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Written evidence from David Boswell [HAB0363]

I am writing to you to provide a response to the call to evidence regarding ‘The Rights of Cohabiting Partners’.  I am responding as an individual, as a married man and as someone who cares about the social cohesion of our country and in particular the institution of marriage.

In response to your question as to whether cohabiting couples require the same legal protections/privileges as married couples:

A change in the law would create a completely unnecessary additional legal relationship.  Couples can currently choose to get married or not .  If there is any confusion in regards to the benefits of getting married then I recommend that the government considers a nationwide campaign in order to raise the profile and advertise the benefits amongst the general public.  Why use public funds to create this additional legal relationship, create confusion and undermine marriage when the money could instead promote marriage and bring its benefits to a wider range of couples and families?  This would have the additional consequence of promoting more permanent and secure relationships built on commitment thereby reducing the drain on society caused by increasing rates of family breakdown.  I am thinking in particular of the high proportion of absent fathers, the preventable situations of single parenting and the lack of responsibility or overburdened lifestyles respectively that this can foster.

The promise to love, care and support a spouse until death is the reason why the law makes automatic provision for the death of a spouse.  The short term commitment of cohabiting should not in my view enable the same automatic provisions.  If the individuals want to make provision in the form of inheritance etc they can choose to arrange this by writing a will.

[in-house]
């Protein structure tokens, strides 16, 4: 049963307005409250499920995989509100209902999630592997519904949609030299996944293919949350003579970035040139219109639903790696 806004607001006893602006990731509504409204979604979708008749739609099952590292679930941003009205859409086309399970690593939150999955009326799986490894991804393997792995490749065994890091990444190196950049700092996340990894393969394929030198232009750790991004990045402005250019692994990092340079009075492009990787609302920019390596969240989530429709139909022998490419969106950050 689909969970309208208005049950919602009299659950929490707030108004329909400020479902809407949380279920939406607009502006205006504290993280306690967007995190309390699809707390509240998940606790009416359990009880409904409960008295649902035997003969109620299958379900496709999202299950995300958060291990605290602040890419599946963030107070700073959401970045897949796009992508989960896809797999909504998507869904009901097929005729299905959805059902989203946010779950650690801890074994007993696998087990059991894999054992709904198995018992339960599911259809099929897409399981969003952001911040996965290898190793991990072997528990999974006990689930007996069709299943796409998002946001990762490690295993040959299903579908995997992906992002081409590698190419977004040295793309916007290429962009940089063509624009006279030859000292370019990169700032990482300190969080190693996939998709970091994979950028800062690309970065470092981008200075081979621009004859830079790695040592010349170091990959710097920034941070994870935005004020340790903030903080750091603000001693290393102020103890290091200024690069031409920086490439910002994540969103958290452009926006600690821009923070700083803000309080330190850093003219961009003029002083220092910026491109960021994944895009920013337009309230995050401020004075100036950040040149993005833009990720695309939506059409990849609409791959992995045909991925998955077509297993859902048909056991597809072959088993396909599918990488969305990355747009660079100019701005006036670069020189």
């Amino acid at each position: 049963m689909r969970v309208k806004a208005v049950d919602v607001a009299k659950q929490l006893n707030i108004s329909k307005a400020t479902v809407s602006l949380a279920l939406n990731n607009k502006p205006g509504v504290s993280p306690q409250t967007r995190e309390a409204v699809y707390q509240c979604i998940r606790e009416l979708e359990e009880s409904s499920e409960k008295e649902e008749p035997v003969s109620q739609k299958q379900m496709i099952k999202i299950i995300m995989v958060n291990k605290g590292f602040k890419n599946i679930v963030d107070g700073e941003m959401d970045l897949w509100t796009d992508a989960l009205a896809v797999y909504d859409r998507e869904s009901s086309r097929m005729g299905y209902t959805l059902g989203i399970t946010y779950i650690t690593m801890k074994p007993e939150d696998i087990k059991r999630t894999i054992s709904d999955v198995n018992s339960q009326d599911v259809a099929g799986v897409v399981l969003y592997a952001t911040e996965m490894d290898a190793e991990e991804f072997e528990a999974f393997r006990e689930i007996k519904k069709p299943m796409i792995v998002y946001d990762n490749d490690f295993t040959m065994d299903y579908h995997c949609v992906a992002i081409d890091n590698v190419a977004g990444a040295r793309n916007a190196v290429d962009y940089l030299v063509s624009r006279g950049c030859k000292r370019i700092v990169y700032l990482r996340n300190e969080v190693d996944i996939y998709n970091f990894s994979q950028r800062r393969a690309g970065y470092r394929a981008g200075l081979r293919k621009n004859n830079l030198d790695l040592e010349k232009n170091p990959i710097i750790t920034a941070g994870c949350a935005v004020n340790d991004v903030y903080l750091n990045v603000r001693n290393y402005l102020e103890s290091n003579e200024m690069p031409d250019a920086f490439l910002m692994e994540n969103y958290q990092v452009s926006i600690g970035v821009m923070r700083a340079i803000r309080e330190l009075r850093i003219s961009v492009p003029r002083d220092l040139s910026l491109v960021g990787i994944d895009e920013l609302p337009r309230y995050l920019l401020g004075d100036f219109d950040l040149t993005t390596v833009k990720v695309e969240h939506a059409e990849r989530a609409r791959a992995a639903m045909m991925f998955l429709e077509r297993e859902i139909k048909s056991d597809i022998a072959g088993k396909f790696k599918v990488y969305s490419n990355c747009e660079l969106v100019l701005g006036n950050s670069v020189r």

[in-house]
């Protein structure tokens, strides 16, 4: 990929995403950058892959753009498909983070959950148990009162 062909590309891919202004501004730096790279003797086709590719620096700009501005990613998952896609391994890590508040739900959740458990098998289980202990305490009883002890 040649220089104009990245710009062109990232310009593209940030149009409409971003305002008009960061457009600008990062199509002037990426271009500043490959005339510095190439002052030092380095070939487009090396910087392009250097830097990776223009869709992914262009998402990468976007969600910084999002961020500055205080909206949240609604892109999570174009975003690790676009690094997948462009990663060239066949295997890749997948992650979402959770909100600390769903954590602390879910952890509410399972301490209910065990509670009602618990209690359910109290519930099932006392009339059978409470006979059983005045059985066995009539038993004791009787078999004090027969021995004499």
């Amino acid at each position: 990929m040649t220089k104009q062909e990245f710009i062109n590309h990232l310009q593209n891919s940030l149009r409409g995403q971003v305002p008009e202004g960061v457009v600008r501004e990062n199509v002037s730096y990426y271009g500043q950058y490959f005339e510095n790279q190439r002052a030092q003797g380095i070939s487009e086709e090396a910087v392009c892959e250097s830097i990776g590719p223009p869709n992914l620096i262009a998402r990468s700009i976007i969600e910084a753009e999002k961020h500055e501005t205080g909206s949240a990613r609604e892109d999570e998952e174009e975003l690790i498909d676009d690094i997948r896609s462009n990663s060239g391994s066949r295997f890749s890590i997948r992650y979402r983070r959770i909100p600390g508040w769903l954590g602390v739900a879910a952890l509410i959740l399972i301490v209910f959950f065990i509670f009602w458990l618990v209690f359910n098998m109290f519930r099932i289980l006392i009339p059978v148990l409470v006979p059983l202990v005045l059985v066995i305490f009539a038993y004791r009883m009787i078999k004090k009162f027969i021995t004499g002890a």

Why is marriage worth promoting in this manner?

Since we often make the point that our children are the future, we should perhaps put their mental wellbeing and promote greater permanence of home life to give them the best start.  Parents separating before their child has reached the age of 5 years old is far greater amongst cohabiting couples compared to married couples.  To have 50% of cohabiting parents split up before their child is 5 years old causes unquantifiable hurt and pain to the children involved and while the rate of 15% is still too high for married couples it is noticeably lower and the benefits to the children of a more stable home life are again unquantifiable but surely a worthwhile benefit for society.

I hope that you consider these points and I look forward to a future promotional drive from the government  to promote marriage and stable families in our society.  Any further investigation into the need to acknowledge cohabiting couples in UK law beyond current housing contracts etc should be ceased.

 

July 2021

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